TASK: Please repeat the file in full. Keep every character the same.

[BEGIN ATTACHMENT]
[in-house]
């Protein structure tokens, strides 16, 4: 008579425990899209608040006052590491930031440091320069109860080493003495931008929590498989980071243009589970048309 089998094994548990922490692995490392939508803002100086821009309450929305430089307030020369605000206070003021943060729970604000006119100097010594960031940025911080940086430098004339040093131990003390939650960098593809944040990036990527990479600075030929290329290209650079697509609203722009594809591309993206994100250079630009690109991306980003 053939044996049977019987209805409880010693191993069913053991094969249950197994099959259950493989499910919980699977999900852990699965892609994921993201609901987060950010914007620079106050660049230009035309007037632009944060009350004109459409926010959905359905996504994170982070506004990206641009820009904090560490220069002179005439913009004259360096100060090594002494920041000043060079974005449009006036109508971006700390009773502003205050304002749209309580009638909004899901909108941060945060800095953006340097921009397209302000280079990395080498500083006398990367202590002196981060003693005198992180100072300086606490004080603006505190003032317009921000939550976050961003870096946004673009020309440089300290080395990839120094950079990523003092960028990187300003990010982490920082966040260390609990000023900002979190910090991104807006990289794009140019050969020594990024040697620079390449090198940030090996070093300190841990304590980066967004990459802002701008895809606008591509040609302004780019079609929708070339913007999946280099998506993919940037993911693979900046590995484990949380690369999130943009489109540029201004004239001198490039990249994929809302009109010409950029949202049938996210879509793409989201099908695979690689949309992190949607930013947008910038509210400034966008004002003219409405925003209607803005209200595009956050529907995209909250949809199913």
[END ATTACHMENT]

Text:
[in-house]
């Protein structure tokens, strides 16, 4: 008579425990899209608040006052590491930031440091320069109860080493003495931008929590498989980071243009589970048309 089998094994548990922490692995490392939508803002100086821009309450929305430089307030020369605000206070003021943060729970604000006119100097010594960031940025911080940086430098004339040093131990003390939650960098593809944040990036990527990479600075030929290329290209650079697509609203722009594809591309993206994100250079630009690109991306980003 053939044996049977019987209805409880010693191993069913053991094969249950197994099959259950493989499910919980699977999900852990699965892609994921993201609901987060950010914007620079106050660049230009035309007037632009944060009350004109459409926010959905359905996504994170982070506004990206641009820009904090560490220069002179005439913009004259360096100060090594002494920041000043060079974005449009006036109508971006700390009773502003205050304002749209309580009638909004899901909108941060945060800095953006340097921009397209302000280079990395080498500083006398990367202590002196981060003693005198992180100072300086606490004080603006505190003032317009921000939550976050961003870096946004673009020309440089300290080395990839120094950079990523003092960028990187300003990010982490920082966040260390609990000023900002979190910090991104807006990289794009140019050969020594990024040697620079390449090198940030090996070093300190841990304590980066967004990459802002701008895809606008591509040609302004780019079609929708070339913007999946280099998506993919940037993911693979900046590995484990949380690369999130943009489109540029201004004239001198490039990249994929809302009109010409950029949202049938996210879509793409989201099908695979690689949309992190949607930013947008910038509210400034966008004002003219409405925003209607803005209200595009956050529907995209909250949809199913």